• Rodrigo Muniz, University of Toronto
  • Rob Myers, Perimeter Institute
  • Ray Ng, McMaster University
  • Elisabeth Nicol, University of Guelph
  • Duncan O'Dell, McMaster University
  • Zlatko Papic, Perimeter Institute
  • Boris Pavlovic, University of Guelph
  • Jayanayana Perera, Trent University
  • David Pomaranski, University of Waterloo
  • Feresheteh Rajabi, University of Wesern Ontario
  • Jeff Rau, University of Toronto
  • Robert Schaffer, University of Toronto
  • Vijay Shankar, University of Toronto
  • Fil Simovic, University of Waterloo
  • Erik Sorensen, McMaster University
  • Shouvik Sur, McMaster University
  • Calvin Tabert, University of Guelph
  • Makoto Tachibana, McMaster University
  • Evelyn Tang, Massachusetts Institute of Technology
  • Edward Taylor, McMaster University
  • Corey Thompson, McMaster University
  • Guifre Vidal, Perimeter Institute
  • Yidun Wan, Perimeter Institute
  • Juven Wang, Perimeter Institute 
  • Brian Yee, University of Guelph
  • William Toews, University of Waterloo
  • Teresa Medina, McMaster University
  • Murray Wilson, McMaster University
  • Jerod Wagman, McMaster University

 

Time

Event

Location

9:00 – 9:40

Registration and Coffee

Atrium

9:40 – 9:45

Michel Gingras, University of Waterloo
Welcome Address

Lazaridis Theatre

 

Morning Session
 Chair: Rob Hill, University of Waterloo

Lazaridis Theatre

9:45 – 10:45

David Huse, Princeton University
"Localization-Protected Quantum Order"

Lazaridis Theatre

10:45 – 11:15

Dima Abanin, Perimeter Institute
“Entanglement, Ergodicity, and Many-Body Localization”

Lazaridis Theatre

11:15 – 11:35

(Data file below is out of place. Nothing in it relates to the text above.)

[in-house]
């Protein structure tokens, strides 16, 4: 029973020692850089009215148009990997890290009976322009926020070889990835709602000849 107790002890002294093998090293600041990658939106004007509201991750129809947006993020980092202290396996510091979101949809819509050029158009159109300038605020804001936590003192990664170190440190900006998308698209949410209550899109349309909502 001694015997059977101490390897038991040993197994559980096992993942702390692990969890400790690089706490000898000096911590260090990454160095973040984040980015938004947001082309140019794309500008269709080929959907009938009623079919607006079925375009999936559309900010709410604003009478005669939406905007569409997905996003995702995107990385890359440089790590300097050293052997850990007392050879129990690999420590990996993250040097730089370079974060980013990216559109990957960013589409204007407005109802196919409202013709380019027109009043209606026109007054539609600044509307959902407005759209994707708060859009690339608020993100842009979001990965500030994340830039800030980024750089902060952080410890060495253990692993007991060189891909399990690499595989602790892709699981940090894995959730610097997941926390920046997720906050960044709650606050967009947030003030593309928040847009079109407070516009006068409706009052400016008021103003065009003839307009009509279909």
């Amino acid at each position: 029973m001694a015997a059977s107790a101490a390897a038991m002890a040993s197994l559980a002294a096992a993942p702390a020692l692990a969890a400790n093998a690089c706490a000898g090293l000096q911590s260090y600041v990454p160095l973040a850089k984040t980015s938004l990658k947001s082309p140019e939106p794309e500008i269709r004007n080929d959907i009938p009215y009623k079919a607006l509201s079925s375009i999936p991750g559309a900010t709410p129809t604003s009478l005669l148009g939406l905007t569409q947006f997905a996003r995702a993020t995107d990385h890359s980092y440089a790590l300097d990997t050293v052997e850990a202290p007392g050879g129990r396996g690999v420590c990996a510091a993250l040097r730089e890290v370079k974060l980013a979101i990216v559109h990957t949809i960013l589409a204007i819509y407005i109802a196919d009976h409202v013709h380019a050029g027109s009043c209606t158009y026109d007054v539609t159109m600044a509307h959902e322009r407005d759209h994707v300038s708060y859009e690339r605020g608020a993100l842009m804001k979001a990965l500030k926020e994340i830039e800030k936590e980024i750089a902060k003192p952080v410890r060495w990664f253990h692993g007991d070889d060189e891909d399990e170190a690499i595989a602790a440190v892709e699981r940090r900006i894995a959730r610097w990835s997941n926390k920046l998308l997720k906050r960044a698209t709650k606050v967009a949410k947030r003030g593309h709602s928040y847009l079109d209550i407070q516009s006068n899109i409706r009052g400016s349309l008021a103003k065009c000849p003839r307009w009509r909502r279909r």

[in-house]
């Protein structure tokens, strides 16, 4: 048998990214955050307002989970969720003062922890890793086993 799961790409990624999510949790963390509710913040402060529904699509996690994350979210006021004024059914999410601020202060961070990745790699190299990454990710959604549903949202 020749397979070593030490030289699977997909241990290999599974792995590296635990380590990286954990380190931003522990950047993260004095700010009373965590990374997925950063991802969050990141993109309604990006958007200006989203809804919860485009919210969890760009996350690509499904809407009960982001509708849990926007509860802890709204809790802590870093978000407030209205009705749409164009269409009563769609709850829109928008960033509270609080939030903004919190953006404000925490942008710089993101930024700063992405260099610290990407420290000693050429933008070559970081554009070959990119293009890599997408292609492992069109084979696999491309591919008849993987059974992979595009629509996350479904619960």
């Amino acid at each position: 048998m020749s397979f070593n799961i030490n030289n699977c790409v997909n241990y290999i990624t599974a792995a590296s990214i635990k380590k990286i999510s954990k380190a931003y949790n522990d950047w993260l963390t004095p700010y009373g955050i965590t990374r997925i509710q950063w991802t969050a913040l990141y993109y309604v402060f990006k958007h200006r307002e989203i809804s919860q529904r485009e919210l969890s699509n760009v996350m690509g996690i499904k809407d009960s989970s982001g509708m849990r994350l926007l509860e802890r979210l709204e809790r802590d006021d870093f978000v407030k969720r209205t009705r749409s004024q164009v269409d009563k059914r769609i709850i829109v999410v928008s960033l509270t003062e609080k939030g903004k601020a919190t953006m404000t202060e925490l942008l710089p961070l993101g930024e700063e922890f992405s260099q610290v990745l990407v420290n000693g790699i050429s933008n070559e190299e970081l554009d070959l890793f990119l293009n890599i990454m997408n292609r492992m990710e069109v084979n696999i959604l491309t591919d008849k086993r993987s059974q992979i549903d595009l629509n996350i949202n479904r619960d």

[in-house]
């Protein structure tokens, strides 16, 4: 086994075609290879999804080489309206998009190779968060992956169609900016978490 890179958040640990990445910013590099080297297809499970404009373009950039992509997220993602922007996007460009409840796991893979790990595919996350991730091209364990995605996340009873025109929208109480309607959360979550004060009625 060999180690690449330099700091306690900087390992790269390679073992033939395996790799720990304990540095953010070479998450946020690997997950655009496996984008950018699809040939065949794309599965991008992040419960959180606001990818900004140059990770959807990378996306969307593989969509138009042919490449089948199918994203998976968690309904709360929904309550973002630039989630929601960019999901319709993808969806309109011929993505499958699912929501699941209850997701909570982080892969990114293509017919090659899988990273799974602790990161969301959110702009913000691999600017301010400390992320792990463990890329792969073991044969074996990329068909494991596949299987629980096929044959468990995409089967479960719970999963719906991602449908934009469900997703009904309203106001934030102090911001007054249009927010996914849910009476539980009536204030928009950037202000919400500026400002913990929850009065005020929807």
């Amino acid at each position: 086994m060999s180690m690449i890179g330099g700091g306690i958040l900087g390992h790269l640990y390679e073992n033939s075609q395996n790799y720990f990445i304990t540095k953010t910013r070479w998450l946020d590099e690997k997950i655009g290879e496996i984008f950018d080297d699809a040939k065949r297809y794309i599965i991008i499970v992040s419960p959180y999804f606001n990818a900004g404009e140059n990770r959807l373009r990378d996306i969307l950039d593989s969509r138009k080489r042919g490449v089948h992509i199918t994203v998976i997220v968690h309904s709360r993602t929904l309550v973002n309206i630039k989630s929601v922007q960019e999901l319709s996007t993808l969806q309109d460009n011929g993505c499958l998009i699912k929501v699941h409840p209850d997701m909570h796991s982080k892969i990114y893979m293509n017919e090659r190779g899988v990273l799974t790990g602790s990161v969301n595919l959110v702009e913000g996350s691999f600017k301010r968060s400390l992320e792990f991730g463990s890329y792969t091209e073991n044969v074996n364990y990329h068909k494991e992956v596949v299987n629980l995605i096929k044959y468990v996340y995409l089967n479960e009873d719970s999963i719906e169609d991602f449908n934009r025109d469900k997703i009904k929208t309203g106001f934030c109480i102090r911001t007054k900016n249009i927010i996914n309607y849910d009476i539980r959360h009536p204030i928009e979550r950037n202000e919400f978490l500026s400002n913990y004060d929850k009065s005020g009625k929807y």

Edwin Kermarrec, McMaster University
"Exotic Magnetism on the FCC Lattice of 5dn Double Perovskites”

Lazaridis Theatre

11:35 – 11:55

Ipsita Mandal, Perimeter Institute
“Renormalization Group Analysis of a Non-Fermi Liquid System”

Lazaridis Theatre

11:55 – 12:15

Juven Wang, MIT
Non-Abelian String and Particle Braiding in 3+1D Topological Order

Lazaridis Theatre

12:15 – 1:20

Lunch Break

Black Hole Bistro

1:20 – 1:30

Conference Photo

Atrium

 

 

Afternoon Session #1
Chair: Bruce Gaulin, McMaster University

Lazaridis Theatre

1:30 – 2:30

Young Lee, Massachusetts Institue of Technology
“Experimental Sightings of the Quantum Spin Liquid”

Lazaridis Theatre

2:30 – 2:50

Mingxuan Fu, McMaster University
"Revealing the Local Magnetism of S=1/2 Kagomé Lattice
ZnCu3(OH)6Cl2 using Single Crystal NMR”

Lazaridis Theatre

2:50 – 3:10

Gang Chen, University of Toronto
“Fractionalized Charge Excitations in a Spin Liquid on Partially-Filled
Pyrochlore Lattice”

Lazaridis Theatre

3:10 – 3:30

Jeffrey Rau, University of Toronto
“Generic Spin Model for Honeycomb Iridates Beyond the Kitaev Limit”

Lazaridis Theatre

3:30 – 4:00

Afternoon Coffee Break

Black Hole Bistro

 

Afternoon Session #2
Chair: Roger Melko, University of Waterloo

Lazaridis Theatre

4:00 – 4:30

Jamie Forrest, University of Waterloo
“Using β-NMR to Solve Hard Problems in Soft Condensed Matter”

Lazaridis Theatre

4:30 – 4:50

Evelyn Tang, MIT
“Strain-Induced Helical Flat Band & Interface Superconductivity in
Topological Crystalline Insulators”

Lazaridis Theatre

4:50 – 5:20

Adrian Lupascu, University of Waterloo
“Measurements of Noise in Condensed Matter Systems Using
Superconducting Qubits and Resonators”

Lazaridis Theatre

5:20 – 5:50

Bruce Gaulin, McMaster University
“Frozen Spin Ice Ground States in the Pyrochlore Magnet Tb2Ti2O7

Lazaridis Theatre

5:50

Michel Gingras – Closing

Lazaridis Theatre

 

KEYNOTE SPEAKERS

David Huse, Princeton University

Localization-protected quantum order

Systems that are many-body Anderson localized can exhibit symmetry-breaking long-range order or topological order in regimes where such order would be destroyed at equilibrium by thermal fluctuations.  The ordering is dynamical: an ordered initial state stays ordered, being "protected" by the localization of all fluctuations.  The simplest examples are quantum Ising models with static randomness.  For the random quantum Ising chain this feature has been "known" but apparently not appreciated for close to half a century. 

Ref.: Huse, et al., Phys. Rev. B 88, 014206 (2013).